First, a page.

American Expat Living in Ireland - Interview with Colleen

Published: 19 Dec at 9 AM
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Filed: Interviews,Ireland
Colleen just realized that this past Thanksgiving was her 11th one spent outside the United States. She has been living in Ireland since 2005. She married a Kerryman in 2007, has two children and currently lives on the Dingle Peninsula. Her family plan to move back to Maine in 2015 and are excited and nervous about a new adventure. Colleen's expat blog is called A Mainer in the Maharees (see listing here)

Lads inspecting the fields
Lads inspecting the fields

Here's the interview with Colleen...

Where are you originally from?
I was born outside Boston but grew up in Maine in Cape Elizabeth. It's a beautiful small town on the ocean.

In which country and city are you living now?
I am about 2 hours from the closet city! I live in Kilshannig, Castlegregory, Co. Kerry in the south west of Ireland.

How long have you lived in Ireland and how long are you planning to stay?
We moved out here from Tralee, which is about 20 km away, over three years ago. We are planning on moving back to the US next year but will keep the house so we can come back at some point.

View of the Maharees from the Connor Pass
View of the Maharees from the Connor Pass
Why did you move to Ireland and what do you do?
My husband grew up out here. It is a beautiful sandy spit surrounded by sand dunes and ocean. There are seven small islands off the coast called the Maharees and so the area is known as the 'Maharees'. I worked for the local government based in Tralee, running a community regeneration programme but left after having my second child. I now hang out on the beach with my two children and manage a small holiday property.

Did you bring family with you?
I was single when I first left the US and lived in New Zealand. I moved to Ireland by myself as well.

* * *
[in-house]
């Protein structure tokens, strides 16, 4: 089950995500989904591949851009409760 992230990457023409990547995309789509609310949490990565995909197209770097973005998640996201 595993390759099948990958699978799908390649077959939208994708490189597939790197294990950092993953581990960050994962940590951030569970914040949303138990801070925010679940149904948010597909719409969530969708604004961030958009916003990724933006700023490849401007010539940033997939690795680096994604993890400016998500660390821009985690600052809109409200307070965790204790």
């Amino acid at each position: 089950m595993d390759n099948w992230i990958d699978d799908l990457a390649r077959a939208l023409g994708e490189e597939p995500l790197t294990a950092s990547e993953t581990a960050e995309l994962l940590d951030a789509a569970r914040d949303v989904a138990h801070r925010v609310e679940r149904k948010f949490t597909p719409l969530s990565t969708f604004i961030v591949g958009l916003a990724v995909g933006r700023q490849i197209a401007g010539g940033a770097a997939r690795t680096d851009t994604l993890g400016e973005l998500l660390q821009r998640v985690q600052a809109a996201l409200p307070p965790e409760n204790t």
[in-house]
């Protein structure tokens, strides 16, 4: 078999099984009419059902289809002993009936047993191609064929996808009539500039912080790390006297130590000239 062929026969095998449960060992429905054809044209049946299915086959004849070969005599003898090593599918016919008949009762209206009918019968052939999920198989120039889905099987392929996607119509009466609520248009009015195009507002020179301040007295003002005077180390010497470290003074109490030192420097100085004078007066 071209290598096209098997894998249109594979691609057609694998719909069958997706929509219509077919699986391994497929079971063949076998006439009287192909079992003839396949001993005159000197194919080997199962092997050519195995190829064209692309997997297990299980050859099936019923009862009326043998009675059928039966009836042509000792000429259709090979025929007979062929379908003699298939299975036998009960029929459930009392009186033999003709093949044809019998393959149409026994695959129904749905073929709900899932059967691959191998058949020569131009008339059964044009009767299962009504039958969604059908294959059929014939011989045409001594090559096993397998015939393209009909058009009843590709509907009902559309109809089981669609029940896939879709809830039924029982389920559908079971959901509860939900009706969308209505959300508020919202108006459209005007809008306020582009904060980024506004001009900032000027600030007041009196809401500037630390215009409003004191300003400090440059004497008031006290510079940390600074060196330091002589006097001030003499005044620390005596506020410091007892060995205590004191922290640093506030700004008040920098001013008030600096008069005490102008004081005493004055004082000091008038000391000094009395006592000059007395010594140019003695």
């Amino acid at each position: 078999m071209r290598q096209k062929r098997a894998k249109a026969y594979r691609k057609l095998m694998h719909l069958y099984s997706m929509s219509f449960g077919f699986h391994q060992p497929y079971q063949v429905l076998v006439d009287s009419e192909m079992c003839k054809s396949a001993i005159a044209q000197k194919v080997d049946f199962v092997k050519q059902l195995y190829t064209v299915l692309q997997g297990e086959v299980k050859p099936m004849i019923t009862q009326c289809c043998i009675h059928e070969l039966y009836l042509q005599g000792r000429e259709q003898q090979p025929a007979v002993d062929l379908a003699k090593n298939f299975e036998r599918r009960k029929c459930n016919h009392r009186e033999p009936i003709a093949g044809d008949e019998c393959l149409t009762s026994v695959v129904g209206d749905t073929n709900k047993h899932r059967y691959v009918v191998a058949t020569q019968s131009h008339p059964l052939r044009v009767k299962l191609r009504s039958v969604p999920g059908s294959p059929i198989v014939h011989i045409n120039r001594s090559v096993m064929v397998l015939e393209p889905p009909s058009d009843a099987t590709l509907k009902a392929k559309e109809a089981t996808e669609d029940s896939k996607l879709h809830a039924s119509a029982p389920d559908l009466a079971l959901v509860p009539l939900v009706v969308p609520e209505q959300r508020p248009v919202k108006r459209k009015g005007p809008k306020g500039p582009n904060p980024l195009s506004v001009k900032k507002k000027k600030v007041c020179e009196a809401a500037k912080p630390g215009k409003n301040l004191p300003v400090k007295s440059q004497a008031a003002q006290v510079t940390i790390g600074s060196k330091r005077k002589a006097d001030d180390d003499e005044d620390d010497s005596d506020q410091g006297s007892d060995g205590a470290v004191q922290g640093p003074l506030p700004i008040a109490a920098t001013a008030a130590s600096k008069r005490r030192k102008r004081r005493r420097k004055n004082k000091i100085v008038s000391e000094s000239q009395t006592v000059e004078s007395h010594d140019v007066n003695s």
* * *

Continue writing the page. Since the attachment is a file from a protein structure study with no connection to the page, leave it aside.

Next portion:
How did you find the transition to living in a foreign country?
I had spent my junior year studying at Trinity College in Dublin and this is a great way to experience living in a foreign country in a relatively easy way. It made me want to travel and live abroad again once I graduated.

Was it easy making friends and meeting people; do you mainly socialise with other expats?
I traveled to New Zealand with a boyfriend and that probably made it a little more difficult to meet people as we were together all the time. Hostels and backpackers are a great way for some people to make friends but I found them a little bit intimidating. Work has always been the easiest way for me to meet people.

Kilshannig in the distance
Kilshannig in the distance
What are the best things to do in the area; anything to recommend to future expats?
There is plenty of tourist information online about the Dingle Peninsula and traveling around Ireland is very easy. We are in a remote spot and water sports are very popular as well as hiking.

What do you enjoy most about living in Ireland?
I love the peace and quiet and relaxed lifestyle. It's not that different from Maine in some ways but the beaches are completely empty most of the time and the coast line is much more accessible because no one can restrict access to the beach.

How does the cost of living in Ireland compare to home?